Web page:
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Monday, October 25, 2021
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Batapa-Sigue: Future-proof PH for jobs

Disruptive Mode

USING big data and analysis, there is no way a nation can just move into the future without an ounce of preparation, unless we are led by fools. That’s my key takeaway from the latest installment of Coursera’s Global Skill Report (GSR) released a few weeks ago.

The report highlights how online learning helped learners across the globe to future-proof themselves from loss of jobs or opportunities due to rapidly changing requirements of different industries.

The first part of the report shows the ranking of different countries. The Philippines ranked 69 of 103 countries in the 2021 Global Skills Report based on three major skills –- Business (competitive, Technology (Emerging) and Data Science (Emerging). Ranking is based on four levels: Cutting-Edge or Countries that are in the top quartile (76th percentile or above), Competitive or Countries that are in the second quartile (51st-75th percentile), Emerging or Countries that are in the third quartile (26th-50th percentile), and Lagging Countries that are in the bottom quartile (25th percentile or below).

We are rank 48 in Business (Competitive) based on the following skills: Accounting (Competitive) Communications (Cutting Edge), Entrepreneurship (Competitive), Finance (Emerging), Human Resources (Emerging), Leadership and Management (Competitive), Marketing (Emerging), Sales (Emerging) and Strategy and Operations (Cutting -Edge).

We are rank 77 in Technology (Emerging) under the following skills: Cloud Computing (Cutting-Edge), Computer Networking (Competitive), Computer Programming (Lagging), Databases (Lagging), Mobile Development (Lagging), Operating Systems (Emerging), Security Engineering (Emerging), Software Engineering (Emerging), Theoretical Computer Science (Lagging), Web Development (Lagging).

We are rank 60 for Data Science (Emerging) with the following skills: Data Analysis (Lagging), Data Management (Lagging), Data Visualization (Lagging). Machine Learning (Emerging), Mathematics (Cutting Edge), Probability and Statistics (Cutting Edge) and Statistical Programming (Competitive).

The GSR cites how the pandemic economy has created a complex landscape that threatens to leave millions of workers ill-prepared for the digital future. In 2020, the pandemic triggered losses equivalent to 255 million full-time jobs and $3.7 trillion of income, making it the most severe recession since the Great Depression of the 1930s. The work losses in 2020 were approximately four times greater than during the global financial crisis in 2009. Many of these jobs will not come back.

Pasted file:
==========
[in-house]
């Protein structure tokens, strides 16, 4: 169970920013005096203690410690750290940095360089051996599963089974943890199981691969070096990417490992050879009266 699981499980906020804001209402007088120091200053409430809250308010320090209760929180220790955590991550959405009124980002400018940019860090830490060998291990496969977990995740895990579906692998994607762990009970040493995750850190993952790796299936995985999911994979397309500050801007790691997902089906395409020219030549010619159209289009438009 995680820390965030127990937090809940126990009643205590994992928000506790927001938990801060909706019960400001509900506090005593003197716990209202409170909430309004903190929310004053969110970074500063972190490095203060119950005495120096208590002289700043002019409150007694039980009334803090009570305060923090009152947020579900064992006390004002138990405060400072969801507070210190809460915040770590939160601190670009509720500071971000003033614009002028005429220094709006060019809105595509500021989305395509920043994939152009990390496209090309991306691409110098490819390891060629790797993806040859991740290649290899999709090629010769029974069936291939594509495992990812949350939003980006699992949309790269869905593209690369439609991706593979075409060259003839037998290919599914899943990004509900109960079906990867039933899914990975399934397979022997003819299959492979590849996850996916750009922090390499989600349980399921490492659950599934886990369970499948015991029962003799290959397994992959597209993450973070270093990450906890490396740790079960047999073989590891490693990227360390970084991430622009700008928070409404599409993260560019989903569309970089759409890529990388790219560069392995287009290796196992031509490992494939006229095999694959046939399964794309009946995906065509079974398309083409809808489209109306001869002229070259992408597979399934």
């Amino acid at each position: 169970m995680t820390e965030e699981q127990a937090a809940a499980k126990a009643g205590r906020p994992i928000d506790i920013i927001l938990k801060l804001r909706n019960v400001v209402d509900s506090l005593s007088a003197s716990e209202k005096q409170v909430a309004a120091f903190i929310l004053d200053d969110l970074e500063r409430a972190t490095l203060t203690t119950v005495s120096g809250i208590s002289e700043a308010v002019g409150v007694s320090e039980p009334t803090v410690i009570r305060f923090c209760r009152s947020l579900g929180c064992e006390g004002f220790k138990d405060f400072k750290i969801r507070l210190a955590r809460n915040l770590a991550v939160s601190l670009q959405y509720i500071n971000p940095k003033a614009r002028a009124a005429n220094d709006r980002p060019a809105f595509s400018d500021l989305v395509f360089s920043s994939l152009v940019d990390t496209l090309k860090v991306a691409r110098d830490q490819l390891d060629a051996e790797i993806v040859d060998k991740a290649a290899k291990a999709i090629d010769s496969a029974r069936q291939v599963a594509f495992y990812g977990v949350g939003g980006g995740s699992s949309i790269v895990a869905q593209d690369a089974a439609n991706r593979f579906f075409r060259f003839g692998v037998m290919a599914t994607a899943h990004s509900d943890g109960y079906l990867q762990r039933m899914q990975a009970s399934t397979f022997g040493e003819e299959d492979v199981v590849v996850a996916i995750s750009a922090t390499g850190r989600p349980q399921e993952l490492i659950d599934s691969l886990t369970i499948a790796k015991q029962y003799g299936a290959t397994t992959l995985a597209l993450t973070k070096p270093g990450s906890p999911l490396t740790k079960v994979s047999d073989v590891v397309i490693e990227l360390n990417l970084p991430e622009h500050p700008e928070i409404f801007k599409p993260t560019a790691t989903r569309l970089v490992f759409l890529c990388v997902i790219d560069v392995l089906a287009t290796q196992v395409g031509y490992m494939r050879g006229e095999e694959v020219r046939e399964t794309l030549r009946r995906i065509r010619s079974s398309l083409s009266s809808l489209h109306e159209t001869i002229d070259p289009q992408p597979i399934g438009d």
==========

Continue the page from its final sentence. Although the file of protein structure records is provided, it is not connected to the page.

The challenge now is for policymakers to have a deeper understanding of the skills that drive sustained employment and economic growth Coursera points out how during the pandemic, the world saw a stark contrast between the massive job losses in hard-hit sectors -- such as tourism, retail, and construction -- and the positive job growth in industries like technology and finance.

It cited a recent study, The Future of Work After Covid-19 by McKinsey Global Institute released February 2021, of eight major economies showing that over 100 million workers -- about one in 16 workers -- will need to find a different occupation by 2030 post-Covid. This is 12-percent more than what was estimated before the pandemic, and up to 25-percent more than was estimated before the pandemic for advanced economies.

It is very clear that growth in economies across the globe is increasingly dependent on skills. While Covid-19 disrupted education systems and jobs worldwide as pointed out by the GSR, the transition to online learning ensured people could learn skills to adapt and rebuild their careers. Workforce development leaders will play a critical role in ensuring these systems can be extended and sustained moving forward. In the Philippines, we need agencies such as the Department of Education, the Commission on Higher Education and the Technical Education and Skills Development Authority, among other agencies, to seriously focus on skilling.

We must take the current situation as an opportunity to build more inclusive, modern, and scalable workforce and education programs to reskill the millions of workers that have been impacted by the disruption of the pandemic and automation. These training investments will have the potential to support increased competitiveness, innovation, and equity for countries around the world.


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